My hon. Friend made a number of suggestions about how the Foreign Office could build up relationships with Yemen and deal with the current issues. He spoke of sending an envoy. We have already done that: there is an ambassador. Moreover, we already have a Minister responsible for Yemen--me--and a Foreign Secretary, who has been in touch with the Yemeni Prime Minister on a number of occasions. An additional person would not help in these circumstances. We need to build up our bilateral relations, and to discuss issues in which we have a common interest. What we must never do is create the impression that we are sending an envoy to Yemen to question the Yemeni legal system, and to make judgments about individual cases. That would set a dangerous precedent. What we need to do is what we have done in working towards the objective of establishing individuals' right to a fair trial.

My hon. Friend said that we should have a special Foreign Office unit to co-ordinate our activities in circumstances such as this. I am always a bit sceptical about the establishment of further units: it seems to me that, when a Department has no other response, it sets up another organisational unit. I suggest to my hon. Friend that we do not need a unit, but that we do need to co-ordinate effectively. The fact that three Ministers are working on the issue is not a sign of inefficiency; it is a sign of the importance that we attach to the issue, and shows that we are able--thanks to great skill on the part of our officials--to co-ordinate their activities, and to ensure that we have an effective co-ordinated policy. I know that is what my hon. Friend wants, and I am not sure that the unit that he suggests would help us to achieve his objective.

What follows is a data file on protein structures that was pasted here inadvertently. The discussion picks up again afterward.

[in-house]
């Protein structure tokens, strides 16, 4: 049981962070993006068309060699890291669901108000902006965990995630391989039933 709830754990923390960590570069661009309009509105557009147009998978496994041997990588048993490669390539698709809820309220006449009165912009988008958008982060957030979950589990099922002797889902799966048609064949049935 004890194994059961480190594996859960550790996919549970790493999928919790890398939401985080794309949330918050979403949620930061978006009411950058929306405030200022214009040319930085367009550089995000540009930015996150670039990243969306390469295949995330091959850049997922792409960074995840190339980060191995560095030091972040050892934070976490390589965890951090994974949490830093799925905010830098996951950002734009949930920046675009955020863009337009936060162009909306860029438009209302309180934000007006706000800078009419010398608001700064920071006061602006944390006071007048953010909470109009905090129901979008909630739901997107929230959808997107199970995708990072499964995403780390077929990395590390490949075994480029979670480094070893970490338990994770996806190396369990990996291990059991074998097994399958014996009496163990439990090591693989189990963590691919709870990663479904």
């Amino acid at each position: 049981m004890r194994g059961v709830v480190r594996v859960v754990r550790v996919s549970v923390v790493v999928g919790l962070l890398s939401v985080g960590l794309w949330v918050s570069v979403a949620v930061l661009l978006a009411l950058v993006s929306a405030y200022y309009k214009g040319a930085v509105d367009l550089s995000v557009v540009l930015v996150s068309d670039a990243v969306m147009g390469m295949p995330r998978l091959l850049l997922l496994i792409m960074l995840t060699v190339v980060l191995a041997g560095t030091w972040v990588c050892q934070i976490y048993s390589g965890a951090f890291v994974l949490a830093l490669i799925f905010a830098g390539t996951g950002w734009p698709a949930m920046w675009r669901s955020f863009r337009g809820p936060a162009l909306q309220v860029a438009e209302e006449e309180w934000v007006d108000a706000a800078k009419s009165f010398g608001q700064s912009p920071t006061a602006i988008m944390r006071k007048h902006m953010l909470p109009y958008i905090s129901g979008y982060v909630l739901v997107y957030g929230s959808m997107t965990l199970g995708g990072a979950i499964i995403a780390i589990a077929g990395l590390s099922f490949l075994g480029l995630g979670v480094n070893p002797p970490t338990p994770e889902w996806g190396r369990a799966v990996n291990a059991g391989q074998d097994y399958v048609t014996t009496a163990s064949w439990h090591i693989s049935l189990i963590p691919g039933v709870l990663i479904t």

Mr. Vaz: I understand that our Prime Minister met the President of Yemen in Amman during the funeral of King Hussein. Could any part of that discussion reflect on the issues that we are discussing today?

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Mr. Fatchett: Yes, to the extent that the meeting took place, but it took place on the margins of King Hussein's funeral, and obviously people's minds were on that occasion rather than on other issues. Contact was made, but it was not a substantive occasion on which the specific issues to which my hon. Friend has referred could be discussed.

My hon. Friend has shown a keen understanding of, and commitment to, his country of birth. Yemen has a good friend in the House of Commons, and in my hon.

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Friend, who raised difficult issues in a sensitive way.I thank him for that. I hope that I have been able to give him detailed information that will enable him to conclude that, although we must deal with a number of difficult issues, once they have been resolved we can continue to build up bilateral relations between the two countries.

Question put and agreed to.